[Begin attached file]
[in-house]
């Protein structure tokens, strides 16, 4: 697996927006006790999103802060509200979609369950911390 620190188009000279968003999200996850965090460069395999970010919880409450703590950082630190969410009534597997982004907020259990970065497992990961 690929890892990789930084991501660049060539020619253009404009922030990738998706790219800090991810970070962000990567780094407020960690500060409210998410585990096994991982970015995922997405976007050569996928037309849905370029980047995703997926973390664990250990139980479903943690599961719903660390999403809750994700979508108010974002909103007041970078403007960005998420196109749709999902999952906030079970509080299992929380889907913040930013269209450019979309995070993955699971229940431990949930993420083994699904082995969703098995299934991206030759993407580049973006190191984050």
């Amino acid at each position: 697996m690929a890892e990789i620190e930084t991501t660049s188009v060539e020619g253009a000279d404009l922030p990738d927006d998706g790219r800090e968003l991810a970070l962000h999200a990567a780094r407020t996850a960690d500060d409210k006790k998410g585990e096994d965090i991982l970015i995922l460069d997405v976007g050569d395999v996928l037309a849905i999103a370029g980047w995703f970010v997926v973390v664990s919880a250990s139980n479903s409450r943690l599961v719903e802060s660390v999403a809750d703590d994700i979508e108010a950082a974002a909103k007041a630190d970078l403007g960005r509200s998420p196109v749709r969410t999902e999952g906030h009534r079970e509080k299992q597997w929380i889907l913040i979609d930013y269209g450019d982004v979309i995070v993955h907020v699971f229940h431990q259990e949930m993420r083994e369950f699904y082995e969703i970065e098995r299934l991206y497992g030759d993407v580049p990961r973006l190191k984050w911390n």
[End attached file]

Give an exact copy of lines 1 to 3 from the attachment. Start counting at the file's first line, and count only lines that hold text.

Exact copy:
[in-house]
């Protein structure tokens, strides 16, 4: 697996927006006790999103802060509200979609369950911390 620190188009000279968003999200996850965090460069395999970010919880409450703590950082630190969410009534597997982004907020259990970065497992990961 690929890892990789930084991501660049060539020619253009404009922030990738998706790219800090991810970070962000990567780094407020960690500060409210998410585990096994991982970015995922997405976007050569996928037309849905370029980047995703997926973390664990250990139980479903943690599961719903660390999403809750994700979508108010974002909103007041970078403007960005998420196109749709999902999952906030079970509080299992929380889907913040930013269209450019979309995070993955699971229940431990949930993420083994699904082995969703098995299934991206030759993407580049973006190191984050």
């Amino acid at each position: 697996m690929a890892e990789i620190e930084t991501t660049s188009v060539e020619g253009a000279d404009l922030p990738d927006d998706g790219r800090e968003l991810a970070l962000h999200a990567a780094r407020t996850a960690d500060d409210k006790k998410g585990e096994d965090i991982l970015i995922l460069d997405v976007g050569d395999v996928l037309a849905i999103a370029g980047w995703f970010v997926v973390v664990s919880a250990s139980n479903s409450r943690l599961v719903e802060s660390v999403a809750d703590d994700i979508e108010a950082a974002a909103k007041a630190d970078l403007g960005r509200s998420p196109v749709r969410t999902e999952g906030h009534r079970e509080k299992q597997w929380i889907l913040i979609d930013y269209g450019d982004v979309i995070v993955h907020v699971f229940h431990q259990e949930m993420r083994e369950f699904y082995e969703i970065e098995r299934l991206y497992g030759d993407v580049p990961r973006l190191k984050w911390n």